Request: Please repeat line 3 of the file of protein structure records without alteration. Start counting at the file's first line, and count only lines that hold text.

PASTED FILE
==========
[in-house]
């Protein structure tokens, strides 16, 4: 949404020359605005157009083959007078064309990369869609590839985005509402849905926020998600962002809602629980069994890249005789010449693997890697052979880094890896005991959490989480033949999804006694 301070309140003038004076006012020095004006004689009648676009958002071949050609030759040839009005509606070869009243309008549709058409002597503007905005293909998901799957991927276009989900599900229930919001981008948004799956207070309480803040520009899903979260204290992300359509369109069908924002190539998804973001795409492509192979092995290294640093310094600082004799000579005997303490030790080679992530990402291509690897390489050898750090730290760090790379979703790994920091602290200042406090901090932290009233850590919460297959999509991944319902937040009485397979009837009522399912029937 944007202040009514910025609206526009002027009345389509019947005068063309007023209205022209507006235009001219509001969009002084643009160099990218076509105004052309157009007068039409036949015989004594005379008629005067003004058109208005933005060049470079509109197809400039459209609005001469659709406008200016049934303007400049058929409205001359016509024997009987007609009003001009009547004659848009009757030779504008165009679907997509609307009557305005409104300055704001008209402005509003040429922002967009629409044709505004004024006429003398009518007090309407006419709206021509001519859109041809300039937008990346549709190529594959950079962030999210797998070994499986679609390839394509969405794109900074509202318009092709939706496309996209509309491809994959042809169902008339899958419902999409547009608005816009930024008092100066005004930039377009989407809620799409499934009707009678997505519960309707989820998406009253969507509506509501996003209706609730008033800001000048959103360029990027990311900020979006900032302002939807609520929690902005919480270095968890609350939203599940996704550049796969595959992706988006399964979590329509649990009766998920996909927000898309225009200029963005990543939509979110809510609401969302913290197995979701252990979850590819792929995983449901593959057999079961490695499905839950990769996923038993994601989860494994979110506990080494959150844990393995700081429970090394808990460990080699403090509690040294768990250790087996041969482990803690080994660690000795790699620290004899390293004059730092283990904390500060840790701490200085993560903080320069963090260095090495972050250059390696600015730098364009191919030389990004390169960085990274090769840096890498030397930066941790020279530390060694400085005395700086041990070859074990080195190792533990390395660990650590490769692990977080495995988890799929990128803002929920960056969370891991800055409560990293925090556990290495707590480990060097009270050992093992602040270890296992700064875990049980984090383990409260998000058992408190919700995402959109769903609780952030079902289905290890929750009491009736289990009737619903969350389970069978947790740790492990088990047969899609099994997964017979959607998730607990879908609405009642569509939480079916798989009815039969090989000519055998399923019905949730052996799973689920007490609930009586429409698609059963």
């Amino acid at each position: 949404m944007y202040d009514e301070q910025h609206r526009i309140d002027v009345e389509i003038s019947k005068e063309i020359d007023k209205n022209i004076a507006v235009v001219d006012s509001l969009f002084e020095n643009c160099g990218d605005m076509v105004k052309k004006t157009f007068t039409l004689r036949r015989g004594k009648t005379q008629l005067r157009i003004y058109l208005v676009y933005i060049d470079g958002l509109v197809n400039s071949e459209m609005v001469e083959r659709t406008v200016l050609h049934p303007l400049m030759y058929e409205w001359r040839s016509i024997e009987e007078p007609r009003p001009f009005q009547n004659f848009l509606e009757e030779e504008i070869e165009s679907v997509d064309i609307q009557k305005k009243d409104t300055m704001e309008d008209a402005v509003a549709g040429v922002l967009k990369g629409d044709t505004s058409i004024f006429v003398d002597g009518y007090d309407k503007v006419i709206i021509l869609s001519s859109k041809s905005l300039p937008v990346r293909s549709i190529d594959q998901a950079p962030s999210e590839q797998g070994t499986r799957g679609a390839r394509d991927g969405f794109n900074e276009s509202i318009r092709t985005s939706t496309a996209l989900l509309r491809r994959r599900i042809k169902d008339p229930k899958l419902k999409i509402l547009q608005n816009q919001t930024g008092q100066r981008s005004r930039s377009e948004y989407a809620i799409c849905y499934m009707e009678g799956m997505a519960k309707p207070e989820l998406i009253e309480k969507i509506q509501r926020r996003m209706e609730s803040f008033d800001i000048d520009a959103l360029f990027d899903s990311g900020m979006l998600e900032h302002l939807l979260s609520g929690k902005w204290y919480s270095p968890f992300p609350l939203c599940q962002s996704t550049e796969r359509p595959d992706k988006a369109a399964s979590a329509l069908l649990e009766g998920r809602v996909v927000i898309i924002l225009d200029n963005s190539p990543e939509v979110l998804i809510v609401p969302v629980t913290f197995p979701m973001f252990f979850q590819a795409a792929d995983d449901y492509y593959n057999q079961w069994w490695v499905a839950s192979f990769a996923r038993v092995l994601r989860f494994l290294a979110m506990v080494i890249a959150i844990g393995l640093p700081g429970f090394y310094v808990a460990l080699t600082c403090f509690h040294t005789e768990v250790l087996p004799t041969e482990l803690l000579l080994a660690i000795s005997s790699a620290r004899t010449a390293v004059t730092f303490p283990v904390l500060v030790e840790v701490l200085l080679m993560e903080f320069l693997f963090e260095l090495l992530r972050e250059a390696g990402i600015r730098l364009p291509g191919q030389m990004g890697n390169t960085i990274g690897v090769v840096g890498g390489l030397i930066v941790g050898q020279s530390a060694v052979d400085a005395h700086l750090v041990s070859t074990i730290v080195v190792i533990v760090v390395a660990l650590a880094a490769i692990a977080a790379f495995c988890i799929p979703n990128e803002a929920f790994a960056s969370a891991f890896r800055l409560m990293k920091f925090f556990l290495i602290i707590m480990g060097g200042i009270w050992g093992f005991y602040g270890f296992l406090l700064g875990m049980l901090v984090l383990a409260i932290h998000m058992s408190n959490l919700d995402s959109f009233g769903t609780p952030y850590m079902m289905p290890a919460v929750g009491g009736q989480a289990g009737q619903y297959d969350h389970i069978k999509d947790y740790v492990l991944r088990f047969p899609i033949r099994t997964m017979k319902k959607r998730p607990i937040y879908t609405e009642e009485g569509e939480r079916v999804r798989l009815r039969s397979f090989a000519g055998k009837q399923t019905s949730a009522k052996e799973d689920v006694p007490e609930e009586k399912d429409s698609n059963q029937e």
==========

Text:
């Amino acid at each position: 949404m944007y202040d009514e301070q910025h609206r526009i309140d002027v009345e389509i003038s019947k005068e063309i020359d007023k209205n022209i004076a507006v235009v001219d006012s509001l969009f002084e020095n643009c160099g990218d605005m076509v105004k052309k004006t157009f007068t039409l004689r036949r015989g004594k009648t005379q008629l005067r157009i003004y058109l208005v676009y933005i060049d470079g958002l509109v197809n400039s071949e459209m609005v001469e083959r659709t406008v200016l050609h049934p303007l400049m030759y058929e409205w001359r040839s016509i024997e009987e007078p007609r009003p001009f009005q009547n004659f848009l509606e009757e030779e504008i070869e165009s679907v997509d064309i609307q009557k305005k009243d409104t300055m704001e309008d008209a402005v509003a549709g040429v922002l967009k990369g629409d044709t505004s058409i004024f006429v003398d002597g009518y007090d309407k503007v006419i709206i021509l869609s001519s859109k041809s905005l300039p937008v990346r293909s549709i190529d594959q998901a950079p962030s999210e590839q797998g070994t499986r799957g679609a390839r394509d991927g969405f794109n900074e276009s509202i318009r092709t985005s939706t496309a996209l989900l509309r491809r994959r599900i042809k169902d008339p229930k899958l419902k999409i509402l547009q608005n816009q919001t930024g008092q100066r981008s005004r930039s377009e948004y989407a809620i799409c849905y499934m009707e009678g799956m997505a519960k309707p207070e989820l998406i009253e309480k969507i509506q509501r926020r996003m209706e609730s803040f008033d800001i000048d520009a959103l360029f990027d899903s990311g900020m979006l998600e900032h302002l939807l979260s609520g929690k902005w204290y919480s270095p968890f992300p609350l939203c599940q962002s996704t550049e796969r359509p595959d992706k988006a369109a399964s979590a329509l069908l649990e009766g998920r809602v996909v927000i898309i924002l225009d200029n963005s190539p990543e939509v979110l998804i809510v609401p969302v629980t913290f197995p979701m973001f252990f979850q590819a795409a792929d995983d449901y492509y593959n057999q079961w069994w490695v499905a839950s192979f990769a996923r038993v092995l994601r989860f494994l290294a979110m506990v080494i890249a959150i844990g393995l640093p700081g429970f090394y310094v808990a460990l080699t600082c403090f509690h040294t005789e768990v250790l087996p004799t041969e482990l803690l000579l080994a660690i000795s005997s790699a620290r004899t010449a390293v004059t730092f303490p283990v904390l500060v030790e840790v701490l200085l080679m993560e903080f320069l693997f963090e260095l090495l992530r972050e250059a390696g990402i600015r730098l364009p291509g191919q030389m990004g890697n390169t960085i990274g690897v090769v840096g890498g390489l030397i930066v941790g050898q020279s530390a060694v052979d400085a005395h700086l750090v041990s070859t074990i730290v080195v190792i533990v760090v390395a660990l650590a880094a490769i692990a977080a790379f495995c988890i799929p979703n990128e803002a929920f790994a960056s969370a891991f890896r800055l409560m990293k920091f925090f556990l290495i602290i707590m480990g060097g200042i009270w050992g093992f005991y602040g270890f296992l406090l700064g875990m049980l901090v984090l383990a409260i932290h998000m058992s408190n959490l919700d995402s959109f009233g769903t609780p952030y850590m079902m289905p290890a919460v929750g009491g009736q989480a289990g009737q619903y297959d969350h389970i069978k999509d947790y740790v492990l991944r088990f047969p899609i033949r099994t997964m017979k319902k959607r998730p607990i937040y879908t609405e009642e009485g569509e939480r079916v999804r798989l009815r039969s397979f090989a000519g055998k009837q399923t019905s949730a009522k052996e799973d689920v006694p007490e609930e009586k399912d429409s698609n059963q029937e």